Better: A Study of the Christian Life in Hebrews: More Glory Than Moses

Sermon by J. Ligon Duncan on February 17, 2013

Hebrews 3:1-6

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The Lord’s Day Morning


February 17, 2013


Better


“More Glory Than Moses”


Hebrews 3:1-6

The Reverend Dr. J. Ligon Duncan III

If you have your Bibles, I’d invite you to turn with me to Hebrews chapter 3.
We’re going to be looking at verses 1 to 6 as we continue in a new
chapter in our study of the book of Hebrews together.
We’ve said all along that Hebrews is a book that is focused on Jesus.
The theme for our series is “Better” and that’s drawn from the book of
Hebrews which constantly compares Jesus to all sorts of other significant people
in the providential rule of God and then proclaims Jesus to be superior to them.
Today, Moses will be affirmed as a faithful servant of the Lord but Jesus
will be proclaimed to have more glory.
And so the reason we’ve chosen the theme, “Better” is because it
adequately emphasizes that this book is about Jesus and it is about His
supremacy, His sufficiency, His superiority.

But we’ve also said that the book of Hebrews is about the Christian life, and it
is. In fact, one of the things that
I love about the book of Hebrews is how it emphasizes that the way we live the
Christian life is by keeping our eyes fixed on Jesus.
We’ll come to almost those exact words before this book is done, but that
message, that theme, is found long before the author of Hebrews ever utters
those words. How do you live the
Christian life? You keep your eyes
fixed on Jesus. And the passage that
we’re going to study today is one of those passages that tells us how to do
that. Another thing we love about
the book of Hebrews is how realistic the author of Hebrews is about the
Christian life. He understands that
the Christian life is fight. It
requires endurance. It’ a long race
and sometimes you want to give up.
And he comes to help you in knowing how to respond when you’re in those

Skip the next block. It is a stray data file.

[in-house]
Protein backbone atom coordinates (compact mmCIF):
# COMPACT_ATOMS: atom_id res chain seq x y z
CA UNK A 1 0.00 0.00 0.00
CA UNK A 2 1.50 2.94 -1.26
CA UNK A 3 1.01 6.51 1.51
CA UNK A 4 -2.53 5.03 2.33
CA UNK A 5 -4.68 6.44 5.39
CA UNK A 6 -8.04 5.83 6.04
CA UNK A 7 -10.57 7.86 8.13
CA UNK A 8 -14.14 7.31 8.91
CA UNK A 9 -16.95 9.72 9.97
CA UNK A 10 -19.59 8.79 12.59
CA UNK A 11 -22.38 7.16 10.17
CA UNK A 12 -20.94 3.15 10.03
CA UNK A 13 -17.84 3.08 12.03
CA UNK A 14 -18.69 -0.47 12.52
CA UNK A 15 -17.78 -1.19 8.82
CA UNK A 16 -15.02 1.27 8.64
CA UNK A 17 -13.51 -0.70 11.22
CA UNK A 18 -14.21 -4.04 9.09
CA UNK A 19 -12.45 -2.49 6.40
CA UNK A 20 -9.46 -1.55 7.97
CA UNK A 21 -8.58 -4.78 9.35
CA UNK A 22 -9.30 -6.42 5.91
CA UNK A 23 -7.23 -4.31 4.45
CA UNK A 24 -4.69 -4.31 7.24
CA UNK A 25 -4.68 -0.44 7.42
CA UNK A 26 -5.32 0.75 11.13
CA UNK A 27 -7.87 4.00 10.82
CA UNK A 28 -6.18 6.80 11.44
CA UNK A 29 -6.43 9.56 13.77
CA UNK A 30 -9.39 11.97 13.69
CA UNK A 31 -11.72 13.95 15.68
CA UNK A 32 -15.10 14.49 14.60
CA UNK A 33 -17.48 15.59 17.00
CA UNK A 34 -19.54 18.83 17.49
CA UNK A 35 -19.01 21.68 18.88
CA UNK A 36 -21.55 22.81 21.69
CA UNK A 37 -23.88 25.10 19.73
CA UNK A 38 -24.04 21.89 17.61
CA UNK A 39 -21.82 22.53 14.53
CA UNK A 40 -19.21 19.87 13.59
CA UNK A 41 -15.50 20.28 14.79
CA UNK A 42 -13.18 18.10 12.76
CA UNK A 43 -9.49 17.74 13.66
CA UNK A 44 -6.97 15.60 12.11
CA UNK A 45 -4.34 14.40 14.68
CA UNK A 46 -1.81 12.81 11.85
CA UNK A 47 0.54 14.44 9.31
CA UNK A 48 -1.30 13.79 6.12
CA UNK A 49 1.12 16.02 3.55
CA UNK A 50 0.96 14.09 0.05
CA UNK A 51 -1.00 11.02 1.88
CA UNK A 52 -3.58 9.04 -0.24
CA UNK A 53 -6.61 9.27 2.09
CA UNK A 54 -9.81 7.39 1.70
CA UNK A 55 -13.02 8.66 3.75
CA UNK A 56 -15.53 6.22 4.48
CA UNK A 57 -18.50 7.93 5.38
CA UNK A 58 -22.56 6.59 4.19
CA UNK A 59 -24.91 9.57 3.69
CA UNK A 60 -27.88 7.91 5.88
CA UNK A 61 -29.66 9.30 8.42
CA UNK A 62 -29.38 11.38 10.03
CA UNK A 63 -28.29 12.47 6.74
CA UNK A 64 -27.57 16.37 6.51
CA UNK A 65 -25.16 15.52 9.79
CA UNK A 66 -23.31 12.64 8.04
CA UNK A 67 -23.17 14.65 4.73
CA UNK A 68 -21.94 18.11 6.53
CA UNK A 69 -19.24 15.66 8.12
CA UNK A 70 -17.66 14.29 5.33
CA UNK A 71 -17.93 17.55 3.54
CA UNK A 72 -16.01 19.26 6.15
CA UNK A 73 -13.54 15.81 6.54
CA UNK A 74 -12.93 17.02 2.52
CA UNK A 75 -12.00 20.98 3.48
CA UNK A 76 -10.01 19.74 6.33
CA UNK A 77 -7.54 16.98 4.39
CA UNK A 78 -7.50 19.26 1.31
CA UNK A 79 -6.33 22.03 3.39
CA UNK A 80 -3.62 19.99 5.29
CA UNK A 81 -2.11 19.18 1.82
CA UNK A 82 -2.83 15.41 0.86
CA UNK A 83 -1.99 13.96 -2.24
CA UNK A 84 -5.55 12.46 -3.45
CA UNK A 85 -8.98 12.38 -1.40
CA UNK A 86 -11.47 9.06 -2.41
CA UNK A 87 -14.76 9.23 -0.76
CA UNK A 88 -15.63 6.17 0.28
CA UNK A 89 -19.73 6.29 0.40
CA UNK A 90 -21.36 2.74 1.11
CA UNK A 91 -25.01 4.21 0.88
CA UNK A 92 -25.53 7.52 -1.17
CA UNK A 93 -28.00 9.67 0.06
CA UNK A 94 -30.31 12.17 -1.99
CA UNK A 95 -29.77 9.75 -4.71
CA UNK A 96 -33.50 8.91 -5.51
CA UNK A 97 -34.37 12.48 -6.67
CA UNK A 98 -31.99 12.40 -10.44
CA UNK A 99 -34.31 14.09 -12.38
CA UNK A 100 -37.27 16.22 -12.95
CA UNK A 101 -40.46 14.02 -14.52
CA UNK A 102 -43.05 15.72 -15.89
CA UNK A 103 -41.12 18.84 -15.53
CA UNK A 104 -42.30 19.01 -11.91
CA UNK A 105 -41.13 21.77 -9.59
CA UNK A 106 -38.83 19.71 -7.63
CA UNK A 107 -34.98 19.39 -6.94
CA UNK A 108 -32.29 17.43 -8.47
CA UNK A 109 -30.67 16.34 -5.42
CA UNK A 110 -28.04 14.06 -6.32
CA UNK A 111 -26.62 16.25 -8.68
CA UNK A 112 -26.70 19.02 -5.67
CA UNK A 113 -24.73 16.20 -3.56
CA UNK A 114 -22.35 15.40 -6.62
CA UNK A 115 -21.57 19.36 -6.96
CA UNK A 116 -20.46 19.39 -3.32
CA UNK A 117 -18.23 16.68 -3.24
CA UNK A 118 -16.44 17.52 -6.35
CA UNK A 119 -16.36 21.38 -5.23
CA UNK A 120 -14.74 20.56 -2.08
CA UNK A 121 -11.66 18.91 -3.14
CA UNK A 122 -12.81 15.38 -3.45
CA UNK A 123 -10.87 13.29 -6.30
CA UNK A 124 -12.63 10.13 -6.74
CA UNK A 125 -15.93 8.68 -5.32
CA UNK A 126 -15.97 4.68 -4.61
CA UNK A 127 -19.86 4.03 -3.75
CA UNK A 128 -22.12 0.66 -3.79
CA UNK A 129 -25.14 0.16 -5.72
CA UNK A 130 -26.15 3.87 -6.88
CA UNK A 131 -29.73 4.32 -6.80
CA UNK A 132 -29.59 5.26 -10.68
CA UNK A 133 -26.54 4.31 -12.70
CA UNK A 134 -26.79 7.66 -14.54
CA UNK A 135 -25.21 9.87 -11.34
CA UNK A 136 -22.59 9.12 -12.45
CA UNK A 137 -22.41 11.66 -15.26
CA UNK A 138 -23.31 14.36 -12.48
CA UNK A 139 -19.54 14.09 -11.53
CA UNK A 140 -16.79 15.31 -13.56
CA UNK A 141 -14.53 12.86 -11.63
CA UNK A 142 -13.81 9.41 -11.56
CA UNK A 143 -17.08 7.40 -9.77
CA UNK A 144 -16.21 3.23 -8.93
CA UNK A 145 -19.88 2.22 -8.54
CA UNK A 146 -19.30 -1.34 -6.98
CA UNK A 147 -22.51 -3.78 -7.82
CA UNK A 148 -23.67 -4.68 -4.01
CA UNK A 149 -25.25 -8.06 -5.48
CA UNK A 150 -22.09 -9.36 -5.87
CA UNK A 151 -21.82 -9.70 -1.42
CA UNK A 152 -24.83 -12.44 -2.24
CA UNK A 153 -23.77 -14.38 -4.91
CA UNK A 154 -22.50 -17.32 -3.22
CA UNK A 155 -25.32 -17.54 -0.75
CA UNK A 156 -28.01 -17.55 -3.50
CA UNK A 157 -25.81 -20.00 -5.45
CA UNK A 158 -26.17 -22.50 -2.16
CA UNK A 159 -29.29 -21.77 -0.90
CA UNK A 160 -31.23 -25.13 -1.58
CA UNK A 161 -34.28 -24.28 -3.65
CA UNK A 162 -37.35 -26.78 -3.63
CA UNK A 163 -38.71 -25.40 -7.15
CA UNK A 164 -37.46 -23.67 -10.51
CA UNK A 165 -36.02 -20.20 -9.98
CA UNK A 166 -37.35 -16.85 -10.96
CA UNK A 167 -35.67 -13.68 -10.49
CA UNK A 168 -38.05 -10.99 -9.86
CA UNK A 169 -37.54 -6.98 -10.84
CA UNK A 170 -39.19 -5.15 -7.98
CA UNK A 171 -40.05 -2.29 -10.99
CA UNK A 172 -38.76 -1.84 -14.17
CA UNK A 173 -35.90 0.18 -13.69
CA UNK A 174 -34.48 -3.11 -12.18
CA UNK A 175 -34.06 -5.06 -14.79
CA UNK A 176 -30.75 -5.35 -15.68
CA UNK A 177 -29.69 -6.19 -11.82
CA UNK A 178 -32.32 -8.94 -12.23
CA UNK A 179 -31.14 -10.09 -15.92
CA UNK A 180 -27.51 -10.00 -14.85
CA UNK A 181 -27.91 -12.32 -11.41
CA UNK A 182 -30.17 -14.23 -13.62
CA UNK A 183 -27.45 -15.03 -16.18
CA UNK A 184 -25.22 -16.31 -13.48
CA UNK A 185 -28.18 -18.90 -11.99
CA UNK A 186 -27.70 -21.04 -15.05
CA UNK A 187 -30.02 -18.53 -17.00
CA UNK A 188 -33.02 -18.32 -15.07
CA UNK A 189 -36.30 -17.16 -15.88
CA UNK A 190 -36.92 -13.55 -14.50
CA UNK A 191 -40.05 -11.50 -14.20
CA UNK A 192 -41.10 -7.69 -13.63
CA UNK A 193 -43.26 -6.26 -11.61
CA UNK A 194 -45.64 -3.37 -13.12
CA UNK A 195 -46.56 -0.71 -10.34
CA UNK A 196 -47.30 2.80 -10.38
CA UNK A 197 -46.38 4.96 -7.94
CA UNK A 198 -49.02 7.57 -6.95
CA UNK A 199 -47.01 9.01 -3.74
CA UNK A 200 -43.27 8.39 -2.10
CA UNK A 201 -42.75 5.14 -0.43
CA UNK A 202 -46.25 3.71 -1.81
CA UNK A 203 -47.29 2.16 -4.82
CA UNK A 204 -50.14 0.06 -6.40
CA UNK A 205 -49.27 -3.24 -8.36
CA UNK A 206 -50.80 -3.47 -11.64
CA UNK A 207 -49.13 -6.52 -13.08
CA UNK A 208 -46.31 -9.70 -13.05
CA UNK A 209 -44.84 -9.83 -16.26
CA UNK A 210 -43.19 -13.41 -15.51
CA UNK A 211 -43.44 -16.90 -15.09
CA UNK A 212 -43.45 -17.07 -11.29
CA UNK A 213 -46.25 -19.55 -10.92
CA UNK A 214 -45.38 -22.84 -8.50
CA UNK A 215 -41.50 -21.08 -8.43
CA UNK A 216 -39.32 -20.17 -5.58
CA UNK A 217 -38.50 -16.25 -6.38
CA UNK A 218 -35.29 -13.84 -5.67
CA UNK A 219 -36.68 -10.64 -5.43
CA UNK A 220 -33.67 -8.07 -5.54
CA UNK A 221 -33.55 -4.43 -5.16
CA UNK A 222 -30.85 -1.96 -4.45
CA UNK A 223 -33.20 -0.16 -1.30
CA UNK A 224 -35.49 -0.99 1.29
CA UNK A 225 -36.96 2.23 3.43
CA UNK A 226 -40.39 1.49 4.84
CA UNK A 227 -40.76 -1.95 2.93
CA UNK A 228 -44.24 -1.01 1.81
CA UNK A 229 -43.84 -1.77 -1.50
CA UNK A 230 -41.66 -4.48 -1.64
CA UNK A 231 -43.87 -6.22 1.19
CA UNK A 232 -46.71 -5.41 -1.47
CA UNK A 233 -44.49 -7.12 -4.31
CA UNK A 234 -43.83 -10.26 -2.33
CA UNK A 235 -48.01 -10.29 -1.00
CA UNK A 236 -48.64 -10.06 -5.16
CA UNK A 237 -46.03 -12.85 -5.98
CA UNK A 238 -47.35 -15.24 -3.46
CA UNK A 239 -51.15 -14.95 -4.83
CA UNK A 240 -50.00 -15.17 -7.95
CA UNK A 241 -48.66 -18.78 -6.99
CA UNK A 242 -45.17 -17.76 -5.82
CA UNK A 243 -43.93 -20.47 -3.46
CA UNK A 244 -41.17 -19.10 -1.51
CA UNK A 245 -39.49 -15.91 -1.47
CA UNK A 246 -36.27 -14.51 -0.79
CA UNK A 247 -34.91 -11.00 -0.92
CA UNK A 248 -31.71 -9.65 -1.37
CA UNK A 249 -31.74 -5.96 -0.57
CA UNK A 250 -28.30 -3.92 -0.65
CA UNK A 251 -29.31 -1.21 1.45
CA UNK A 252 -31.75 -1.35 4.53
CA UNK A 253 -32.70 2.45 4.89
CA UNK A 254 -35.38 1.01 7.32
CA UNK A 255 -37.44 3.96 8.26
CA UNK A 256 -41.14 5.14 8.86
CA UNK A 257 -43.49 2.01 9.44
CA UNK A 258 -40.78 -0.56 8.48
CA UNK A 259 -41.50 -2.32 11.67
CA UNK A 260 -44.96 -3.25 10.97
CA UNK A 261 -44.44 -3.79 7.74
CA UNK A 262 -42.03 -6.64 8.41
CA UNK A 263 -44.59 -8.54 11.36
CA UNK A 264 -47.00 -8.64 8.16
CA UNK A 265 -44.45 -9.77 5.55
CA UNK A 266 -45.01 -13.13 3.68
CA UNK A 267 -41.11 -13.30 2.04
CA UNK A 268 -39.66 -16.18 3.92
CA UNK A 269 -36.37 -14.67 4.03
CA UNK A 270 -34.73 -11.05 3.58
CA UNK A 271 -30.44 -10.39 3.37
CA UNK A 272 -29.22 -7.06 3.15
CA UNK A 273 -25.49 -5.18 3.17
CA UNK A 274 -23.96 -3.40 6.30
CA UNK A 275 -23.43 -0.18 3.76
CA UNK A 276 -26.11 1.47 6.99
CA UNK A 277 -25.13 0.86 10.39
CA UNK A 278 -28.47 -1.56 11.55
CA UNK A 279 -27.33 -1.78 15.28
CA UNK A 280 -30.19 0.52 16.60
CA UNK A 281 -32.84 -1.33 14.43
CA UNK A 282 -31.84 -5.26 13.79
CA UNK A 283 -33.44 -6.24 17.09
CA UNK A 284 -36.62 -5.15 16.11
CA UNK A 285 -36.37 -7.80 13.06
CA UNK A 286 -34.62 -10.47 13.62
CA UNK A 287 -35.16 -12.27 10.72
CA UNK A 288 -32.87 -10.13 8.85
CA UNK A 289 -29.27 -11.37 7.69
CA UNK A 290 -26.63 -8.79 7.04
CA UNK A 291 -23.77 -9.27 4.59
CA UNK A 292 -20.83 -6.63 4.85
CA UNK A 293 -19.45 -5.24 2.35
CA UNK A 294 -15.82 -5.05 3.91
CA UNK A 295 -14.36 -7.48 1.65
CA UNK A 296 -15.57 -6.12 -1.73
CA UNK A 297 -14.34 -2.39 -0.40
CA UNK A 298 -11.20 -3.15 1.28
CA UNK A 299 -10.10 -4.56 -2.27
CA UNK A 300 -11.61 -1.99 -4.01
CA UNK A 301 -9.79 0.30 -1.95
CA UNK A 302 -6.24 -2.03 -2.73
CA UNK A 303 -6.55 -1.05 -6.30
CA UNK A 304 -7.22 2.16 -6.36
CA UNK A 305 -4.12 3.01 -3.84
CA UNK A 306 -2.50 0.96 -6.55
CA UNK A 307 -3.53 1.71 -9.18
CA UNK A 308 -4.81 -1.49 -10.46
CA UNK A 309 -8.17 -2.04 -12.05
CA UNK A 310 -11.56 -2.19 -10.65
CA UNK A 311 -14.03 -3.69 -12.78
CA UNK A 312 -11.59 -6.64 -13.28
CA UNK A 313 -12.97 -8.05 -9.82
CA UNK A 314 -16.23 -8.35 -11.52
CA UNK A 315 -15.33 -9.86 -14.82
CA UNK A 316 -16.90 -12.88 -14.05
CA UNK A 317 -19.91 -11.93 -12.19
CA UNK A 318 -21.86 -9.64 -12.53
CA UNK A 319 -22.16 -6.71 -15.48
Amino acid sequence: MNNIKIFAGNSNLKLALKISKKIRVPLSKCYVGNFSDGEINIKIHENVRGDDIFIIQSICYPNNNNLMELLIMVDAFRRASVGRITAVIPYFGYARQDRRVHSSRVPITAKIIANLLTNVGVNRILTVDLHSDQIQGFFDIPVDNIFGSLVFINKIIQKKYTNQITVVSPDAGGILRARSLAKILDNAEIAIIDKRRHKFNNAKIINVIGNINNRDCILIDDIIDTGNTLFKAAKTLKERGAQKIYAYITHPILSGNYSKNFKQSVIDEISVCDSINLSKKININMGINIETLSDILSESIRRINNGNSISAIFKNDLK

circumstances.

As we read the passage today, I’d like you to be on the lookout for four things
before we read. First of all, if you
look at the very first verse, I want you to notice what the author of Hebrews
wants us to realize about ourselves.
If you’re a Christian today, if you’re trusting in Christ for salvation as He is
offered in the Gospel, the very first words of Hebrews chapter 3 verse 1 says
something about you. Do you realize
those things about yourself? I want
you to be on the lookout for that.
Secondly, if you look at the second half of that verse, immediately the author
of Hebrews turns our attention to Jesus and he wants you to realize something
about Jesus. So I want you to see
what he asks you to realize about yourself and then second I want you to see
what he says that he wants you to realize about Jesus. Then, if you look at
verses 2 all the way down to verse 6, he’s going to tell you something about
what Jesus has done and what Jesus has done for you and he wants you to realize
that. He wants you to take it in.
And then finally in the very last phrase of verse 6 he wants to tell you
something about your perseverance.
He wants you to realize something about your perseverance.
Those are the things that I want you to be on the lookout for as we read.
Before we do, let’s pray and ask for God’s help and blessing.


Our heavenly Father, we thank You for Your Word.
We need it. Speak Your Word
deep into our own hearts. Whatever
troubles we are wrestling with this morning, whatever cares and concerns and
disappointments overshadow us as we come into this place to meet with You today,
and make Your Word, by Your Spirit, to be powerful and effective and profitable
for reproof, correction, and training in righteousness because we ask this in
Jesus’ name, amen.

This is God’s Word in Hebrews chapter 3 verse 1.
Let’s hear it:

“Therefore, holy brothers,
you who share in a heavenly calling, consider Jesus, the apostle and high priest
of our confession, who was faithful to him who appointed him, just as Moses also
was faithful in all God’s house. For
Jesus has been counted worthy of more glory than Moses — as much more glory as
the builder of a house has more honor than the house itself.
(For every house is built by someone, but the builder of all things is
God.) Now Moses was faithful in all
God’s house as a servant, to testify to the things that were to be spoken later,
but Christ is faithful over God’s house as a son.
And we are his house if indeed we hold fast our confidence and our
boasting in our hope.”

Amen, and thus ends this reading of God’s holy, inspired, and inerrant Word.
May He write its eternal truth upon all our hearts.

One of my favorite book is by a man named Thomas Brooks, and it’s a little book
called Precious Remedies Against Satan’s
Devices
. I talked about it in
Sunday School class today. I’ve read
that book so often that it has fallen apart twice.
The first time it fell apart I sent it to my father, the printer, and got
him to put it back together again.
And so he re-glued the book back together again and it fell apart again.
I’ve used it in small groups, I’ve used it in private devotion, I’ve used
it for Sunday School classes; it’s one of my favorite books.
One of the things Thomas Brooks says, this famous Puritan author, in the